BT’s sales pitch is that the local fibre broadband roll out is due to be completed by 30 September, but letters sent to individual customers who have complained tell a different story; the reality is that over 3,000 properties in and around High Barnet have been condemned to remain on some of the slowest broadband speeds in the country.
A variety of excuses are being offered, ranging from lack of demand to technical difficulties, but the unspoken message is all too plain: BT was happy to cherry-pick highly profitable customers and has no intention now of meeting the cost of extending fast broadband to properties in many of the side streets.
Correspondence from the chairman and chief executive’s office has confirmed the worst fears of individual complainants.
BT says it is “unable to find a suitable location” for six new fibre broadband cabinets at:
- Bells Hill, at its junction with Wood Street
- Wood Street, opposite the Black Horse public house
- Wood Street, outside the entrance to the Old Court House recreation ground
- High Street, near Hadley Parade
- Salisbury Road, near the junction with Stapylton Road
- Manor Road, near the junction with Cedar Lawn Avenue
Two new cabinets in Bruce Road, near its junction with St Albans Road, and another in Salisbury Road, near its junction with High Street, are “no longer commercially viable”.
Please sign the Barnet Society’s petition demanding that BT honours its many promises to provide High Barnet customers with a fast broadband service
BT has offered no clear explanation as to why, despite undertakings dating back to 2011, it failed to install these additional cabinets when high-usage customers in High Barnet had their broadband upgraded.
Attempts to enlist the support of the Chipping Barnet MP Mrs Theresa Villiers, and the London Assembly Member Andrew Dismore, have failed so far to elicit any indication as to when, if ever, the High Barnet roll-out might be completed.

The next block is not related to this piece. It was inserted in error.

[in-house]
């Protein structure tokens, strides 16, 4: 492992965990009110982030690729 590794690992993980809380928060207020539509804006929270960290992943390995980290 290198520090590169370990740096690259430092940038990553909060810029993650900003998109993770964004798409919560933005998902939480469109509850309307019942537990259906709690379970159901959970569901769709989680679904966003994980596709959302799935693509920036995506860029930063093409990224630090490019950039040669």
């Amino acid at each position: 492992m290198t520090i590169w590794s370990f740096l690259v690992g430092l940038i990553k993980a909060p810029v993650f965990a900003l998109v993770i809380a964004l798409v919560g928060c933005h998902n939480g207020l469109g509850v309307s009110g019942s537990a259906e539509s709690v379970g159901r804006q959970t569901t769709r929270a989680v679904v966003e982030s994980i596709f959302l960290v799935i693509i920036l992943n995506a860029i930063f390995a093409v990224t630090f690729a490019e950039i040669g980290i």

One of the many exasperated BT customers who has been in touch with the Barnet Society is an IT professional from Hungary who is working out of premises in the High Street, opposite Barnet and Southgate College.
While the college has fast broadband, he has to make do with 4-megabit download speed.
“This is ridiculous. Most countries have a 300-megabit target. If Barnet College has a high-speed service, why can’t I have one too?
Even in rural Hungary we can get speeds of 20 to 30 megabits.”
Another frustrated BT customer living in Granville Road is denied high-speed broadband because of the failure to install a new cabinet at the top of Bells Hill.
“I pay a fortune to BT but get a third-world service and we are now being told we have no prospect of receiving a fast broadband service.”
As a Granville Road resident myself I too have made repeated requests for an upgrade, only to be told that a new cabinet cannot be installed at the top of Bells Hill because BT cannot find a suitable location.
While Granville Road lacks a high-speed service, fast broadband is provided to Queen Elizabeth’s Boys’ School in adjoining Queens’s Road (the school is connected via a fibre broadband cabinet at the junction of Marriott Road and The Avenue).
BT’s sales pitch is to go on promising a new completion date for the roll out – and 30 September is only the latest – whereas in truth there is no prospect of an upgrade in Granville Road.
My latest approach as a BT Business Broadband customer produced this classic example of doublespeak: “Your date for conversion to high speed is September 30 . . . but do remember that dates can change...if it goes ahead, you would get a download speed of 55 megabits (currently 3.5) and an upload speed of 14.5 megabits (l megabit at present).”
If you are an aggrieved BT customer waiting in desperation for a high-speed internet connection do please sign the Barnet Society’s petition
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